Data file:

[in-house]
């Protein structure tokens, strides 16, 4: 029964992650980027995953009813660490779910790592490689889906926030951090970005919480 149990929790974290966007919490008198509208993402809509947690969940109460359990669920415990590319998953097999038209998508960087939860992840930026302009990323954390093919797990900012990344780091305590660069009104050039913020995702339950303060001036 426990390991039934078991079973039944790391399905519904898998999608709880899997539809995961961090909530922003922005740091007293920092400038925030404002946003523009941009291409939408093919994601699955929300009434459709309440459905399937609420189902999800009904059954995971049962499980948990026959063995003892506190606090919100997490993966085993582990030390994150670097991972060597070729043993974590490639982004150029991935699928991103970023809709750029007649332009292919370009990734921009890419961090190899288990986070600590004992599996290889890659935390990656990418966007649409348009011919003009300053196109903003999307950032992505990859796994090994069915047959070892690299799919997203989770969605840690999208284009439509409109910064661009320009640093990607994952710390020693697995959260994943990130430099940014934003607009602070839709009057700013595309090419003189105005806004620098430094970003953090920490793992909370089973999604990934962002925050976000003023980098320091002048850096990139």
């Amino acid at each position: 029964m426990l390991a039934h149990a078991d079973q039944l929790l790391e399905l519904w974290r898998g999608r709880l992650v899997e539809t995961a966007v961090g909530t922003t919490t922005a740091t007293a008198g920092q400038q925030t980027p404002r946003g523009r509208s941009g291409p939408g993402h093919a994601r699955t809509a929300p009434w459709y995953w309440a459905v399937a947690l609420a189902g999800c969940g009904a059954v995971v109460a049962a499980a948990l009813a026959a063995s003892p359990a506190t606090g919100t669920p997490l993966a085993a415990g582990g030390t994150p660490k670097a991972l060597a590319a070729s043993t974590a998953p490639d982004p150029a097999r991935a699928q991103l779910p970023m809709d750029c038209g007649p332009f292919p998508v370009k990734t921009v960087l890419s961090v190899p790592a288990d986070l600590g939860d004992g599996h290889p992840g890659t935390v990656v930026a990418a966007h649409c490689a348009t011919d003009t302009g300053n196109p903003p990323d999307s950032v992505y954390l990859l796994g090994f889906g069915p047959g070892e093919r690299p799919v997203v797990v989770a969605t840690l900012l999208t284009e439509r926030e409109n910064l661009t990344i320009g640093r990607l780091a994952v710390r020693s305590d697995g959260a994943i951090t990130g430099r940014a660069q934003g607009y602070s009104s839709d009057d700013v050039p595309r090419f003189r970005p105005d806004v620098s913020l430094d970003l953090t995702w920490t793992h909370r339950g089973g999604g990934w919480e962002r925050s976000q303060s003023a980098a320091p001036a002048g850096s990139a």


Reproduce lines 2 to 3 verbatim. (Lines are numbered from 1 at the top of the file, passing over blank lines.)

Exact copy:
């Protein structure tokens, strides 16, 4: 029964992650980027995953009813660490779910790592490689889906926030951090970005919480 149990929790974290966007919490008198509208993402809509947690969940109460359990669920415990590319998953097999038209998508960087939860992840930026302009990323954390093919797990900012990344780091305590660069009104050039913020995702339950303060001036 426990390991039934078991079973039944790391399905519904898998999608709880899997539809995961961090909530922003922005740091007293920092400038925030404002946003523009941009291409939408093919994601699955929300009434459709309440459905399937609420189902999800009904059954995971049962499980948990026959063995003892506190606090919100997490993966085993582990030390994150670097991972060597070729043993974590490639982004150029991935699928991103970023809709750029007649332009292919370009990734921009890419961090190899288990986070600590004992599996290889890659935390990656990418966007649409348009011919003009300053196109903003999307950032992505990859796994090994069915047959070892690299799919997203989770969605840690999208284009439509409109910064661009320009640093990607994952710390020693697995959260994943990130430099940014934003607009602070839709009057700013595309090419003189105005806004620098430094970003953090920490793992909370089973999604990934962002925050976000003023980098320091002048850096990139």
């Amino acid at each position: 029964m426990l390991a039934h149990a078991d079973q039944l929790l790391e399905l519904w974290r898998g999608r709880l992650v899997e539809t995961a966007v961090g909530t922003t919490t922005a740091t007293a008198g920092q400038q925030t980027p404002r946003g523009r509208s941009g291409p939408g993402h093919a994601r699955t809509a929300p009434w459709y995953w309440a459905v399937a947690l609420a189902g999800c969940g009904a059954v995971v109460a049962a499980a948990l009813a026959a063995s003892p359990a506190t606090g919100t669920p997490l993966a085993a415990g582990g030390t994150p660490k670097a991972l060597a590319a070729s043993t974590a998953p490639d982004p150029a097999r991935a699928q991103l779910p970023m809709d750029c038209g007649p332009f292919p998508v370009k990734t921009v960087l890419s961090v190899p790592a288990d986070l600590g939860d004992g599996h290889p992840g890659t935390v990656v930026a990418a966007h649409c490689a348009t011919d003009t302009g300053n196109p903003p990323d999307s950032v992505y954390l990859l796994g090994f889906g069915p047959g070892e093919r690299p799919v997203v797990v989770a969605t840690l900012l999208t284009e439509r926030e409109n910064l661009t990344i320009g640093r990607l780091a994952v710390r020693s305590d697995g959260a994943i951090t990130g430099r940014a660069q934003g607009y602070s009104s839709d009057d700013v050039p595309r090419f003189r970005p105005d806004v620098s913020l430094d970003l953090t995702w920490t793992h909370r339950g089973g999604g990934w919480e962002r925050s976000q303060s003023a980098a320091p001036a002048g850096s990139a």